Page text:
When poor relations strike oil

The people of the United States have long thought of the Mexicans to their south as poor relations who could be treated in any manner suiting northern interests of the moment.

When the northerners wanted Mexican land, they took it. First, in 1836, they took Texas away from Mexico by sending down a lot of colonists who declared Texas a republic. And when the Mexicans kept objecting they then in 1846 sent a substantial army down. It captured Mexico City and imposed a "peace" treaty on the Mexicans in 1848 under which the northerners added not only Texas to their official holdings.

The northerners rounded out those Texas holdings with what is now New Mexico, the southwestern half of Colorado, Arizona, Utah, Nevada, and California.

The Mexicans to the south of the Rio Grande have never quite forgotten either the humiliation of military defeat or the loss of those vast territories which could, if still in their own hands today, give them the two things they presently need most: space for their teeming population, and the farmlands on which they could grow enough food to feed their people.

Add to the list of memories which still rankle among Mexicans the facts that in 1914 the US Navy shelled and then captured the Mexican port of Vera Cruz and in 1916 US Gen. John J. Pershing led a punitive expedition into Mexico in an unsuccessful effort to capture Mexican revolutionary leader Francisco Villa.

US President-elect Ronald Reagan dropped in at Ciudad Juarez, just across the border from El Paso, on Monday of this week to pay a courtesy call on Mexican President Jose Lopez Portillo. It was a notable courtesy. Previously US presidents have received Mexican presidents-elect, and presidents, in Washington.This was the first time a US president-elect had gone first across the border, a courtesy which reflects a change in the old US attitude of condescension toward its southern neighbor.

And high time that there be a change, because Mexico is the poor relation who has suddenly struck it rich, and has something those to the north would much like to get -- oil.

No one is quite sure how much oil the Mexicans have found, but it is a lot. Some experts think the great Mexican pool of oil will turn out to be as bountiful as all that lies under the desert sands of Saudi Arabia. Other estimates put it lower, but there obviously is enough there to ease the US dependency on oil from Saudi Arabia and Iran, provided the Mexicans are willing to sell it to neighbors who have treated them so carelessly.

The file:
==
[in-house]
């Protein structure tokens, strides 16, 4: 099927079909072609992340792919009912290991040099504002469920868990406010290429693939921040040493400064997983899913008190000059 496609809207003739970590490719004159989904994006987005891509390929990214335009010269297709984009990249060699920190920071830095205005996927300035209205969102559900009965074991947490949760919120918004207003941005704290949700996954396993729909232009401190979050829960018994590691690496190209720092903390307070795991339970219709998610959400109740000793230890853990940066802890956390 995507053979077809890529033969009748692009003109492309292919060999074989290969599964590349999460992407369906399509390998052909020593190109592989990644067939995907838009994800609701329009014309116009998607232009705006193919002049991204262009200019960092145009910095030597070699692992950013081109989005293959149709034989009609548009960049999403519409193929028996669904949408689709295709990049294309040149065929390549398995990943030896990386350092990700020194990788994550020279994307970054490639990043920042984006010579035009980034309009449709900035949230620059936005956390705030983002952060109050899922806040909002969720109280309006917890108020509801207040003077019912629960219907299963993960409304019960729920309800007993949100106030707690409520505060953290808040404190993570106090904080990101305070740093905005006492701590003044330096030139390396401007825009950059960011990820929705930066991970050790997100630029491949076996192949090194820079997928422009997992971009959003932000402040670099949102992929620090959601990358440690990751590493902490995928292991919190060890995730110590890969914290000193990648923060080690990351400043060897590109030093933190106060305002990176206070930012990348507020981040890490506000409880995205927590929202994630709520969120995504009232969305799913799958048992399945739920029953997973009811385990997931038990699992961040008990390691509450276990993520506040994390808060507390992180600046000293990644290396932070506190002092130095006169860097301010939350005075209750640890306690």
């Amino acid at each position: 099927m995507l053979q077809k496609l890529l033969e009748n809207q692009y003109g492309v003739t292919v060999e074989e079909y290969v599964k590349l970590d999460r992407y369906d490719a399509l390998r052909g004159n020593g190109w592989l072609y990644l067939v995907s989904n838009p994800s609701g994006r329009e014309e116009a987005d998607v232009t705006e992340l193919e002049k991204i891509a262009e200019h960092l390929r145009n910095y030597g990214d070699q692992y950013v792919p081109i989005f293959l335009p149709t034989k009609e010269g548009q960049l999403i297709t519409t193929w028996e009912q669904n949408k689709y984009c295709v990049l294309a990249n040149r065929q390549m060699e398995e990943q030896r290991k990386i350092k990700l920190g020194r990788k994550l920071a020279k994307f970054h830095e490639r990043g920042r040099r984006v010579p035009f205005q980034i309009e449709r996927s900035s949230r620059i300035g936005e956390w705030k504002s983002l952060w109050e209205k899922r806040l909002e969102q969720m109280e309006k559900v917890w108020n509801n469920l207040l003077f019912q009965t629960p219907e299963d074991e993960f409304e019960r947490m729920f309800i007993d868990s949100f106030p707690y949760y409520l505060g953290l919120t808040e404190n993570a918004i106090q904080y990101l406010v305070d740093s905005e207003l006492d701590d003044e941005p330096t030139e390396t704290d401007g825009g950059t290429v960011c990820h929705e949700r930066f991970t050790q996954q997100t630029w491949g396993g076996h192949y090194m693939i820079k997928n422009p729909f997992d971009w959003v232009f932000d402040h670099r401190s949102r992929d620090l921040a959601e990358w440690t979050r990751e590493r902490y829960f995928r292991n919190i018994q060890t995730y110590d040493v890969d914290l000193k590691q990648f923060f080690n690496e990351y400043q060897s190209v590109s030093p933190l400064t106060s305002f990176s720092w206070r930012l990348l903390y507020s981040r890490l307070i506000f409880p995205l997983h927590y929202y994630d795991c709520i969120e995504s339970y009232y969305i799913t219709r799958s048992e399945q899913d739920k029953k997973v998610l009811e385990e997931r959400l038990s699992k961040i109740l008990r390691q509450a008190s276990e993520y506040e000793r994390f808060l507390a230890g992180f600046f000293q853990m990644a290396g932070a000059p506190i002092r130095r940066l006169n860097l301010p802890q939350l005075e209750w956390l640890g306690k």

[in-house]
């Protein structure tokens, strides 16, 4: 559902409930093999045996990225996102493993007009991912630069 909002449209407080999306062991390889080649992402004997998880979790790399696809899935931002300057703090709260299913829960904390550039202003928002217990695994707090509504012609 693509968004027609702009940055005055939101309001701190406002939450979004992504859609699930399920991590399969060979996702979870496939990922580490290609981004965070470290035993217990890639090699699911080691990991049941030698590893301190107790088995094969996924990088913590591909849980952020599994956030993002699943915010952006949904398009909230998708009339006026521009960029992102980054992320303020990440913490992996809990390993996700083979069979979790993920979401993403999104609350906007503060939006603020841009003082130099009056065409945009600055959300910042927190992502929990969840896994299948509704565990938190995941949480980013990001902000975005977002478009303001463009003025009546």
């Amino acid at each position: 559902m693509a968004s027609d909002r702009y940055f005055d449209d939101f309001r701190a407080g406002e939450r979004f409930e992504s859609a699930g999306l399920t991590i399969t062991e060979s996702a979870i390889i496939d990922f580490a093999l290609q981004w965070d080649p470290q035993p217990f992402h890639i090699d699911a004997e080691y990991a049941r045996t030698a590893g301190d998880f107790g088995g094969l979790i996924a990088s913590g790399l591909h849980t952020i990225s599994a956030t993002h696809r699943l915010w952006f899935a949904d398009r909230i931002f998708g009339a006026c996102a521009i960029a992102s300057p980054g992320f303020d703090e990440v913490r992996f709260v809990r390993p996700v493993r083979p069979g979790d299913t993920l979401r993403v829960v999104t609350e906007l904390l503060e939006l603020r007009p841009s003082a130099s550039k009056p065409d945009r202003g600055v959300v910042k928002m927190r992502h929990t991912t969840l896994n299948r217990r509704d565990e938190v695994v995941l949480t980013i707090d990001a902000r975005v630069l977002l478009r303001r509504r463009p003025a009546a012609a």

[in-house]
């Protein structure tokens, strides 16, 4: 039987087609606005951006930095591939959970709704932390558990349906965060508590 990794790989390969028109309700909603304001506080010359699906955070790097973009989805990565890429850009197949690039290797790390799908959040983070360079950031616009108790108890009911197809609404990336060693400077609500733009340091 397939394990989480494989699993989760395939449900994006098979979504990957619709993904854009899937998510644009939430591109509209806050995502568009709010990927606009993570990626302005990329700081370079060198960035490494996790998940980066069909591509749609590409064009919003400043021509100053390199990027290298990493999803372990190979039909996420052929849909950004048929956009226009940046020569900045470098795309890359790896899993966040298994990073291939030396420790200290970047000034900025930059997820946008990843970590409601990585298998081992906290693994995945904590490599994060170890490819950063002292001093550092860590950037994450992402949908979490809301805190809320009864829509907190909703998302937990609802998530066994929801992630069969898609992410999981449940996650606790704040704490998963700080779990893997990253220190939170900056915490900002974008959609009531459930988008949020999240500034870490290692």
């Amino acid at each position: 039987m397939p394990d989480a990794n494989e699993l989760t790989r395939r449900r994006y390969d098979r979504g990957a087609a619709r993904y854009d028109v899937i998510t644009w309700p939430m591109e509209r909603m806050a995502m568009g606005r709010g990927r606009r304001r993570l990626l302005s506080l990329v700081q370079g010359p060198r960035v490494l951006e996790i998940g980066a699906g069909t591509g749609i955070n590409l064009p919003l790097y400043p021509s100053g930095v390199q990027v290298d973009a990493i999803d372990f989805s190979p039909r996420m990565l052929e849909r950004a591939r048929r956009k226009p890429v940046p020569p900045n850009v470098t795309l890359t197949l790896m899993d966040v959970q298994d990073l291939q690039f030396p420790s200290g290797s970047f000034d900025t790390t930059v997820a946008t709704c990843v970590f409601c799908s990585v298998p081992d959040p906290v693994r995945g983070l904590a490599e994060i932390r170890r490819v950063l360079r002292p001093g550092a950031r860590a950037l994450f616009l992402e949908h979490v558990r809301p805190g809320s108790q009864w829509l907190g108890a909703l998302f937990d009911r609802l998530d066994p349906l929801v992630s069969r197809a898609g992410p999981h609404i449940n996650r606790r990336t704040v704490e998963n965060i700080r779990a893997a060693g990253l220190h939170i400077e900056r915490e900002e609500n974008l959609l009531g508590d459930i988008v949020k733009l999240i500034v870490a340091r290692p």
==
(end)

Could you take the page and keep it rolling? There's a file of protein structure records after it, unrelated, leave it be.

The Mexicans see no reason to go out of their way or outside their own interest just to be considerate of their US neighbors. It is just as popular in Mexico to run for office on an anti-US platform as it is in the US to run on an anti-USSR platform. A Mexican politician with ambitions must cultivate an anti-US rhetoric if he is to stay in power.

It is simply natural for any Mexican government to avoid foreign policies which parallel or complement those of Washington. Just because the US is anti-Castro, Mexico automatically cultivates best possible relations with Mr. Castro. The Mexicans also feel that they have a stronger interest in events in the Caribbean than does Washington.By their lights, US policy toward Central America should be cleared with Mexico City and subordinated the Mexican thinking on the subject.

Mr. Reagan talks of seeking to improve US relations with Mexico. His visit to Ciudad Juarez was a good opening gesture. May he persevere. It is certainly to the general interest of the US not only to be able to buy Mexican oil and natural gas at fair prices but also to reach for easier and closer harmony in foreign relations. Too often in the recent past Mexico has felt it to be its duty to counteract US policies not only in Central America but throughout all of Latin America. Nothing could ease US relations with Latin American more than to have Mexico working in harmony rather than in opposition.

The road to a new harmony in US-Mexican relations is not going to be an easy one. It must overcome those memories of US soldiers storming the heights of Chapultepec, of the US Navy shelling Vera Cruz, of Pershing marching at will into Mexico, and most recently of a US President behaving as though the US had some sort of divine right of access to Mexico's new wealth of oil.

The Mexi cans are no longer poor relations.

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